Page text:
Member country: Finland Contact person: Sebastian Gripenberg, Executive Director
FSU is a youth organization. We represent swedish-speaking youth in Finland and focus on cultural youth work. We have approximately 50000 members and 300 local associations within our organization.
We focus primarily on cultural activities, including events. A large part of our activities are concerned with non-formal education, events, support to our organizations and advocacy.
Why join Amateo?
To increase our understanding of the voluntary cultural field in Europe, to learn about the great things being done in other countries and to make new friends.
Importance of international connections?
No one individual or organization has all the answers. We are all concerned with similar problems and challenges and need to learn from each other. True integration in Europe requires real popular engagement, and organizations like Amateo have an important role to play here.
I hope that Amateo can develop its capacities and increase its reach and strive to bring the member organizations closer together.
As part of the four-year Arts Take Part project, Amateo is working with an external evaluator to help measure our success in various areas and our impact on the wider European sector. At the end of 2018, we worked with Ruth Stevenson to conduct our first stakeholder survey. The external evaluation of the Arts Take Part project looks outwards – assessing the extent to which the project has had an effect on those that it aims to reach. As part of this external evaluation, the survey was planned to ask all of those engaging with the project about their experience of participation.
In total, 99 different stakeholders took part in the survey in 2018. The respondents spanned 17 countries, most often Belgium, Netherlands, United Kingdom, Slovenia and Denmark. Almost half of the respondents (45) represented a member of the growing Amateo network. Respondents were asked several questions about the way in which they had engaged with Amateo in the previous year and how they felt this benefitted them — as well as questions about what they’d like to see in the future.
Almost half (48%) of stakeholders attended Amateo events, with 12% considering attending and 27% hearing about the events. Almost one in five (18%) stakeholders entered the Amateo awards, with 2% considering entering and 54% hearing about the awards. The response to Amateo’s range of activities and outputs was positive: ▪ 77% agreed that the themes are relevant to their work ▪ 62% agreed that the content is high in quality ▪ 55% agreed that the information comes in a format which is easy to share
Responses were also positive when asked about Amateo’s delivery on key objectives. 74% said that Amateo was performing well in relation to supporting international cooperation, 70% said that Amateo was performing well in relation to maintaining a strong network, 64% said that Amateo was performing well in relation to providing opportunities to share learning, and 64% said that Amateo was performing well in relation to providing advocacy for amateur arts.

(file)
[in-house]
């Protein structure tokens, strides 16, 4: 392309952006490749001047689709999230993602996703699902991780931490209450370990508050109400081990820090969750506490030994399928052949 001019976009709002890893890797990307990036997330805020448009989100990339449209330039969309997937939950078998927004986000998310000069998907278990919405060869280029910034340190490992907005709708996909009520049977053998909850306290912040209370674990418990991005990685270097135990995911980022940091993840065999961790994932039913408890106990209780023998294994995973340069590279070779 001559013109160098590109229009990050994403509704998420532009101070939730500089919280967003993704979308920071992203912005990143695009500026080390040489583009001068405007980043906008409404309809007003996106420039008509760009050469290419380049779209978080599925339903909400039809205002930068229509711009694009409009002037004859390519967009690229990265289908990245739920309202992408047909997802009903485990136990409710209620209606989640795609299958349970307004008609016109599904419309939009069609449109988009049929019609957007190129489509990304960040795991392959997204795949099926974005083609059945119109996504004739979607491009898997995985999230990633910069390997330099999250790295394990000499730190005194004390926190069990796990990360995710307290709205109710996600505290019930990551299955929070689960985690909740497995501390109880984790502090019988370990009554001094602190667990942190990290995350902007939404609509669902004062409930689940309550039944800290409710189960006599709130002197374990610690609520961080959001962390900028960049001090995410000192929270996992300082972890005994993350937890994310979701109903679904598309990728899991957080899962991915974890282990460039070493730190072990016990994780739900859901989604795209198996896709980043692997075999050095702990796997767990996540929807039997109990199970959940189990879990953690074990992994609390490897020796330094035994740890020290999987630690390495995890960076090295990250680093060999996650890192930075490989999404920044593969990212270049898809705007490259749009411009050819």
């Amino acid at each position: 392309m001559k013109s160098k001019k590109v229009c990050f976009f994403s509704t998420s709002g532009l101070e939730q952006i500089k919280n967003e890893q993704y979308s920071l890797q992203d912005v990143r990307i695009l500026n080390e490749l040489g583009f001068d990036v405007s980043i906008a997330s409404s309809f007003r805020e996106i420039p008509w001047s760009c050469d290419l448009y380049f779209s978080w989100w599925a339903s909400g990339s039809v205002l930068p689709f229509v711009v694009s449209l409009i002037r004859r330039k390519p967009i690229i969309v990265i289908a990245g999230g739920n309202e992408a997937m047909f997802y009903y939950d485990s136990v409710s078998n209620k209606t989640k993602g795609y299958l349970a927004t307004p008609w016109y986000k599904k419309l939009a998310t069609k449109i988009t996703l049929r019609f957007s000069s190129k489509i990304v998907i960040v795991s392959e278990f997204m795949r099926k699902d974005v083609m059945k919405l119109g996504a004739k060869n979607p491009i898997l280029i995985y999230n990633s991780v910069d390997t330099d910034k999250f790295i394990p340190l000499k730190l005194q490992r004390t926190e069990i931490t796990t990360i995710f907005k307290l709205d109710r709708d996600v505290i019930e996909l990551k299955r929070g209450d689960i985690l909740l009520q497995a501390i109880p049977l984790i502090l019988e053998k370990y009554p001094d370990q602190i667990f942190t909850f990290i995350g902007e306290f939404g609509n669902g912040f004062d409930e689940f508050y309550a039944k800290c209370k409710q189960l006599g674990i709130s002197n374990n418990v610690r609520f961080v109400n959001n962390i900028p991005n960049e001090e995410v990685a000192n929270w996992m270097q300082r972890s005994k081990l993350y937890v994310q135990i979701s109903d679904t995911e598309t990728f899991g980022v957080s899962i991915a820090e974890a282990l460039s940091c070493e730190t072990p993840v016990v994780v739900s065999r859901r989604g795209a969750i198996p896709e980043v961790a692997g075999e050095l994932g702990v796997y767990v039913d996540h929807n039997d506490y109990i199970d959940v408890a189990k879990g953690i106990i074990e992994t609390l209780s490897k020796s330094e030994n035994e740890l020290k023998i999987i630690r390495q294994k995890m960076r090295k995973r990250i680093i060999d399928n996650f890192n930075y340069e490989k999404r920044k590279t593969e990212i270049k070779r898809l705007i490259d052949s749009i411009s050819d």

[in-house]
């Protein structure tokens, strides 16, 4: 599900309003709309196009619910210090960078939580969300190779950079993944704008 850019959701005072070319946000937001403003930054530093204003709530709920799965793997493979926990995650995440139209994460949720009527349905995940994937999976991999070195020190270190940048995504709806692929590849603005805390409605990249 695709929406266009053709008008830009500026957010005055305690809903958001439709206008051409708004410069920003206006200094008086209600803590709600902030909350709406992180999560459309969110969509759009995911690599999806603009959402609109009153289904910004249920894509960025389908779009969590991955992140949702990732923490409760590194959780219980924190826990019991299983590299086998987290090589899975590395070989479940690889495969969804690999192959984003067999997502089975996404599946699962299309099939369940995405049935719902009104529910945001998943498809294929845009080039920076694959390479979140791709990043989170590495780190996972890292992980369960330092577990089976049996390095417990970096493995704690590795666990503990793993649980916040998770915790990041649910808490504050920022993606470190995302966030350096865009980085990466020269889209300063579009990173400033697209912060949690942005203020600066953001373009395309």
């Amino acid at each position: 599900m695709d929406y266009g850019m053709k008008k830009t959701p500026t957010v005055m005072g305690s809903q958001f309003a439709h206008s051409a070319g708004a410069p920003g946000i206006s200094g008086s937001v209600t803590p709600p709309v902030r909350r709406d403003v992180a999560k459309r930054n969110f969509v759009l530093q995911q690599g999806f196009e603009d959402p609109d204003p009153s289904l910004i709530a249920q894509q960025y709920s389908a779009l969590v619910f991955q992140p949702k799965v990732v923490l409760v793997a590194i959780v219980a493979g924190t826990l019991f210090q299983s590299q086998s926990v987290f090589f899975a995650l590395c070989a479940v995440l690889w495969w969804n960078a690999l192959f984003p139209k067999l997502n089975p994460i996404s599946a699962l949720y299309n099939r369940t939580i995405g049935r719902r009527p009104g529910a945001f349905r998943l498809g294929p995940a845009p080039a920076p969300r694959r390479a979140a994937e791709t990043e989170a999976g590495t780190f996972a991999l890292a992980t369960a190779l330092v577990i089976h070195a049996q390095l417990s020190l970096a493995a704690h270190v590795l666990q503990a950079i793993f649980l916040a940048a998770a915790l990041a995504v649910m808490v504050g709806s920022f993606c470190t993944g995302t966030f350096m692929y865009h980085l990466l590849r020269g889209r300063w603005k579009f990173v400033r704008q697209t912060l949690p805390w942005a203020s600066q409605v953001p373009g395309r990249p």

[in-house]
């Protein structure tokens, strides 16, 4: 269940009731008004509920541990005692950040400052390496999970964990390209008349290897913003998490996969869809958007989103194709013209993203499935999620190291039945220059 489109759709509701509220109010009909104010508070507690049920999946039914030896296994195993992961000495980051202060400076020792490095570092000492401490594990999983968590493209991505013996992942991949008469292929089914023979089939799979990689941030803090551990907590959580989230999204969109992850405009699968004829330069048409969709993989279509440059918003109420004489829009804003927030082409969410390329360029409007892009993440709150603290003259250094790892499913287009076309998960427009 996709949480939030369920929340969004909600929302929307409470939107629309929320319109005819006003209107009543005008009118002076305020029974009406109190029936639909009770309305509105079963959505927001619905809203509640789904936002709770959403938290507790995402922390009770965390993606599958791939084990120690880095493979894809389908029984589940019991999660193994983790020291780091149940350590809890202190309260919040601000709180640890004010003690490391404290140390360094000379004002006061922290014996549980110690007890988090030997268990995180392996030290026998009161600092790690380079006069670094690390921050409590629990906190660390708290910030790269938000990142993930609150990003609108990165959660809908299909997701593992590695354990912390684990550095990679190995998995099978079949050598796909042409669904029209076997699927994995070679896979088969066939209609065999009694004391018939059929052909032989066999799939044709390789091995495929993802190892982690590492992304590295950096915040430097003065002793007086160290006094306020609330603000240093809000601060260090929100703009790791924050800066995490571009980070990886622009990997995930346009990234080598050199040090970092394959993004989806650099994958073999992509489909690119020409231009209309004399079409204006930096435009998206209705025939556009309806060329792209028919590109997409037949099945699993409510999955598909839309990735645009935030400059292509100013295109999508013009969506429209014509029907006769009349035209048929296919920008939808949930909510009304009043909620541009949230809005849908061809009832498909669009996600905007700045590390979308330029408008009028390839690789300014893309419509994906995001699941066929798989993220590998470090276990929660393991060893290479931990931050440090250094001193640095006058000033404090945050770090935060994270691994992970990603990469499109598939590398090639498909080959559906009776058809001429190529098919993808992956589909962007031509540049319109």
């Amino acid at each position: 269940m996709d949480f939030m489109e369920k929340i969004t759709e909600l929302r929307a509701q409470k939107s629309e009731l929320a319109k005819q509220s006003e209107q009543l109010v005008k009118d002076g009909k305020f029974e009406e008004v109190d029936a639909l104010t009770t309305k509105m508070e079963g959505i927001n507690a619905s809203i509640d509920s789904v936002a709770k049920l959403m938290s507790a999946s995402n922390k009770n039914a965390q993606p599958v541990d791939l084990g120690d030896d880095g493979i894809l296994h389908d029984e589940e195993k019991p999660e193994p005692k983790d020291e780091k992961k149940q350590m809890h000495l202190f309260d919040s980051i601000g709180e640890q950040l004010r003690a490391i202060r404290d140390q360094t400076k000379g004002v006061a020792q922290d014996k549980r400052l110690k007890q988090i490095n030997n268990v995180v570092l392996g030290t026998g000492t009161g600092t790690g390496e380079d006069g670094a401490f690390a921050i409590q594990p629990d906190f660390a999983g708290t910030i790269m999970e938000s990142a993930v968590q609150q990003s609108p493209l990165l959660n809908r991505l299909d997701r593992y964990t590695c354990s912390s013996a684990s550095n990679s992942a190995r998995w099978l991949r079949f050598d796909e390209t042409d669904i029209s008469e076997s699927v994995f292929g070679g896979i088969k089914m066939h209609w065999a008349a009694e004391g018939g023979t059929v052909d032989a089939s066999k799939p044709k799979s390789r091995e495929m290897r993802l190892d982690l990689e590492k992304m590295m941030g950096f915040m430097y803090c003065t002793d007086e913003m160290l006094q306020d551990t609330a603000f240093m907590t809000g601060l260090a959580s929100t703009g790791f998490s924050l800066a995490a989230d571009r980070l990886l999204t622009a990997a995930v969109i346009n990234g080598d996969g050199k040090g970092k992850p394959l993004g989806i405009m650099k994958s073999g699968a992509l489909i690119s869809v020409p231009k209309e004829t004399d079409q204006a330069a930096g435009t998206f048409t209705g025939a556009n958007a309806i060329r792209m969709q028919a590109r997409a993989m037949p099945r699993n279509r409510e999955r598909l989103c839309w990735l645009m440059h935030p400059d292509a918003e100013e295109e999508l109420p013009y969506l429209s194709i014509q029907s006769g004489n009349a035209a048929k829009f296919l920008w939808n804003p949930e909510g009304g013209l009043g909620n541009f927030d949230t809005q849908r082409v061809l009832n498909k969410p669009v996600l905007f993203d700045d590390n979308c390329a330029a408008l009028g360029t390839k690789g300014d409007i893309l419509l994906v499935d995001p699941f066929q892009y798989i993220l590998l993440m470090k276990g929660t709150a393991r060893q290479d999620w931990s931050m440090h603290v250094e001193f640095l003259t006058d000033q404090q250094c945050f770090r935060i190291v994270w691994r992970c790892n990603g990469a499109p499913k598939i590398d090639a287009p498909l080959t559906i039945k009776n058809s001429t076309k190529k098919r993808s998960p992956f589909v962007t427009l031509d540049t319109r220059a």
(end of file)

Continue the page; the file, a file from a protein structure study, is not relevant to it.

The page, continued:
Overall, 86% of respondents agreed that there is a need for a network like Amateo and 81% agreeing that it is a valuable network. With the survey following the first year of the Arts Take Part project, stakeholders already recognised a positive influence by Amateo on both national and European policy and also public participation.
Individuals recognised the personal impact that involvement with Amateo and its activites has had on their work and their international connections. ▪ 66% agreed that I made new contacts through it ▪ 66% agreed that I feel better equipped to work internationally because of it ▪ 62% agreed that I made a positive change to my working practices as a result of it ▪ 46% agreed that I shared information about it with others
As we are now past the halfway point of the Arts Take Part project and delivering the third year of activities, a new stakeholder survey will be launched to measure the external impact of the work over the past year. If you’ve been part of our work, please do share your thoughts. The survey will be launched next week via our newsletter and social media channels.
People from across Europe came together last week in Edinburgh to share thoughts and ideas on creativity in an ageing population. The programme of events was organised by Amateo in partnership with Voluntary Arts and Luminate, with support from Creative Scotland as well as Creative Europe. The week included creative workshops for older people from across Europe and a seminar for those working on developing creative projects with the annual Epic Awards ceremony organised by Voluntary Arts bringing an inspiring few days to a close.
Amateo and our partners were honoured to be guests at the beautiful Institut Français d’Ecosse on Edinburgh’s famous Royal Mile. Guests were welcomed by the Deputy French Consul, Marie Vassallo; Amateo President, Susan Fazakerley; Bailie Lezley Marion Cameron of Edinburgh City Council; Luminate Director, Anne Gallacher and Amateo’s Arts Take Part coordinator, Jim Tough. As well as being treated to some fine Scottish produce throughout the evening, the guests were then treated to a performance by Edinburgh-based choir Forget Me Notes.
Participants were invited from many European countries to come together, exchange ideas and build new relationships. One strand of the programme brought together those working in the field and amateur and participatory arts with an interest in engaging older people in creative activities. There were exercises to get to know each other and even some speed-dating sessions! There were also presentations from funding bodies, including Creative Europe, to inform people of the opportunities available to support international collaboration. Staff from organisations across Europe discussed potential new projects and collaborations which we hope to see realised in the very near future.